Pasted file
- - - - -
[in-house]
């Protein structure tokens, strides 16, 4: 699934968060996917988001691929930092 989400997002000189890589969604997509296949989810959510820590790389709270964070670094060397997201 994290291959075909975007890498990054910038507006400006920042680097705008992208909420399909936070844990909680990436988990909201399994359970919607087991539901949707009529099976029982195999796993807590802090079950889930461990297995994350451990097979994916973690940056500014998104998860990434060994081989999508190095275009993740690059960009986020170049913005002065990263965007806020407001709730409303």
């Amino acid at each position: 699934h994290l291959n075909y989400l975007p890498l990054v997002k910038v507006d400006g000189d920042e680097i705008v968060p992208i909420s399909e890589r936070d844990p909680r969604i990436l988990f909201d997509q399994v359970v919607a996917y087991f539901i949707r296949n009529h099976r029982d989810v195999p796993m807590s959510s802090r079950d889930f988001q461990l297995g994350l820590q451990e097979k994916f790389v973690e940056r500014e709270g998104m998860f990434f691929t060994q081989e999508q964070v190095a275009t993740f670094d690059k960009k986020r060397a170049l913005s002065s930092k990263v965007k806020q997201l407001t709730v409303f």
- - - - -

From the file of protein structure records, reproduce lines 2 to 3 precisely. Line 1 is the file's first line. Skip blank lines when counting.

């Protein structure tokens, strides 16, 4: 699934968060996917988001691929930092 989400997002000189890589969604997509296949989810959510820590790389709270964070670094060397997201 994290291959075909975007890498990054910038507006400006920042680097705008992208909420399909936070844990909680990436988990909201399994359970919607087991539901949707009529099976029982195999796993807590802090079950889930461990297995994350451990097979994916973690940056500014998104998860990434060994081989999508190095275009993740690059960009986020170049913005002065990263965007806020407001709730409303």
């Amino acid at each position: 699934h994290l291959n075909y989400l975007p890498l990054v997002k910038v507006d400006g000189d920042e680097i705008v968060p992208i909420s399909e890589r936070d844990p909680r969604i990436l988990f909201d997509q399994v359970v919607a996917y087991f539901i949707r296949n009529h099976r029982d989810v195999p796993m807590s959510s802090r079950d889930f988001q461990l297995g994350l820590q451990e097979k994916f790389v973690e940056r500014e709270g998104m998860f990434f691929t060994q081989e999508q964070v190095a275009t993740f670094d690059k960009k986020r060397a170049l913005s002065s930092k990263v965007k806020q997201l407001t709730v409303f």